I also got to share a very exciting gift with this week’s students. When I went to Hampton Court Flower Show to read from The Allotment Diaries I fell in love with Chris Beardsley’s show garden for McCarthy and Stone Retirement Lifestyles and, having raved about it on and off ever since, was delighted to be sent some packets of the wildflower seed used in the garden! There were actually too many for my needs, which I’m not going to talk about yet as it’s still at the planning stage, so I was able to pass some seeds onto the the students … it will be great to see how they use them! Thank you McCarthy and Stone, specifically Jan and Alexa, for such a lovely surprise in the post!

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Allotment netting

103 fruit cage 2Yesterday we had a Grow and Tell session at the allotment. Amongst other things, we explored the way that bird predation has destroyed many of the spring crops this year. Whilst slugs and snails haven’t been massively in evidence, birds definitely have, and many of us have had crops from fruit bushes to brassicas to salads stripped by hungry birds.

As a result, plot #103 is shrouded in every possible form of net and covering. The strawberries have a net anyway, on their specially designed roundabout bed, the fruit cage around the currants is made from netting, (the photo shows it just after construction in April) canes and those balls that have loads of sockets in them to accommodate said canes, and the brassica cage is a collapsible netting affair that moves around the plot every year. On top of that, there’s a bunch of upside down dump stacks (the things shops use to pile up sale items), a plethora of cloches and even some sieves and colanders that are no longer fit for kitchen use but work to cover up seedlings!

I also have a recipe to share, but I’ll post that tomorrow.

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How to divide perennial plants

Sowing seeds is the classic way to create plants, especially for allotments, but there are other ways of allotment growing and dividing perennials is one of them.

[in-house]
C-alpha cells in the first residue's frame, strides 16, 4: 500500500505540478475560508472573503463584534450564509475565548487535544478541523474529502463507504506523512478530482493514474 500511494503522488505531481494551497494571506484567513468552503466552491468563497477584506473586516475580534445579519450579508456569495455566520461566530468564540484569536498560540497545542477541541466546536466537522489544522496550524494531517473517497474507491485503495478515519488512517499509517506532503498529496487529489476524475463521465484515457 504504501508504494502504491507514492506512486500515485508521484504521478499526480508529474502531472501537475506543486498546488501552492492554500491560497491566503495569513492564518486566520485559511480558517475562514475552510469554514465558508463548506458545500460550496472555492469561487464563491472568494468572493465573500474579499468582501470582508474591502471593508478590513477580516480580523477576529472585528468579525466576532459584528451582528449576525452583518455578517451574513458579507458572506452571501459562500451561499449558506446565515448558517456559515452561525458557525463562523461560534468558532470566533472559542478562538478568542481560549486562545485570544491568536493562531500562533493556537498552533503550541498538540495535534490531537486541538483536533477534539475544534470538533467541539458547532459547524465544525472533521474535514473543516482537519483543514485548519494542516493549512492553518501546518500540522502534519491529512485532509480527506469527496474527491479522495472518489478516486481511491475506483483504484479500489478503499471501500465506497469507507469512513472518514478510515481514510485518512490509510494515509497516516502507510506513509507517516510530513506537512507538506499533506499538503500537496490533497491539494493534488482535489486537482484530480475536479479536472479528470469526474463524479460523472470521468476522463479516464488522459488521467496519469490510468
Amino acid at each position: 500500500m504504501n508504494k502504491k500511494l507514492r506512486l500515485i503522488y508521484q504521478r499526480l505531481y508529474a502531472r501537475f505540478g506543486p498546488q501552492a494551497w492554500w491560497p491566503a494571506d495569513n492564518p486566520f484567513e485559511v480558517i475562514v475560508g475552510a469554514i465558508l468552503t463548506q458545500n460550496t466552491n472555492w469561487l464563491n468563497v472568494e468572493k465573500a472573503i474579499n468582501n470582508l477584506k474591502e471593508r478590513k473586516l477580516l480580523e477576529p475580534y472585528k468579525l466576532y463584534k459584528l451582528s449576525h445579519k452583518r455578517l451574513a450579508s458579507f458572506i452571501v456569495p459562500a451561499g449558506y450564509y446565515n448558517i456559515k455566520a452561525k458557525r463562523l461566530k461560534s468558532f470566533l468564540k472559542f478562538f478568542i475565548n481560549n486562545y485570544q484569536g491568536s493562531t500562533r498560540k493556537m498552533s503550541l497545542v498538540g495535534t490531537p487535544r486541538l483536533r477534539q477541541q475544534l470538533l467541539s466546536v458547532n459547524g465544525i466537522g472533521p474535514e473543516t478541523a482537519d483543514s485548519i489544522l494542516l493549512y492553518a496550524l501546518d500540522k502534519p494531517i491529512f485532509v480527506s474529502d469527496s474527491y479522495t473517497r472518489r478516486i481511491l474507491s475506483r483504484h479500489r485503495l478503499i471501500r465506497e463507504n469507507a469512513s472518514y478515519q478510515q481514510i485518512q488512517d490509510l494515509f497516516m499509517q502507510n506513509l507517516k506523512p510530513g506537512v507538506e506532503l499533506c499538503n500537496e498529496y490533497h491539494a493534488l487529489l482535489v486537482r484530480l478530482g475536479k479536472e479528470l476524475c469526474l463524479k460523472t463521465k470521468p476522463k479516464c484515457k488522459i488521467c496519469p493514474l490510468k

This system works for perennials like sage, Babbington’s leeks and rhubarb, so while what I’m working with is a rather pretty polyanthus that I picked up off the sale table of a garden centre to add to the wildlife garden on plot #103, the principles can be applied to many allotment plants:

dividing perennials

Check purchased plants for binding – if the roots protrude there’s remedial work to be done

dividing perennials

Cut through a pot rather than trying to force the plant out, it does less damage to the plant

dividing perennials

You may need to slice a pot bound plant in two with a knife rather than teasing the roots apart

dividing perennials

From there, it’s usually straightforward to ease apart individual plantlets

dividing perennials

Check if the roots have forced themselves up above the lowest leaves as they have here on the right – if so, cut off any low leaves as they will simply rot in the soil and can carry bacteria down to the roots and kill the plant

dividing perennials

Be ruthless about removing dead or decaying leaves and any rootball that isn’t attached to a plantlet. Divided plants will grow better if you cut them back somewhat so don’t be shy

dividing perennials

Finish by potting up, removing any last leaves that look less than healthy and soak well. Rest somewhere sheltered for about a week if you intend to pot them on into the ground, as I do

I ended up with five healthy plants for the price of one and a small amount of surgery!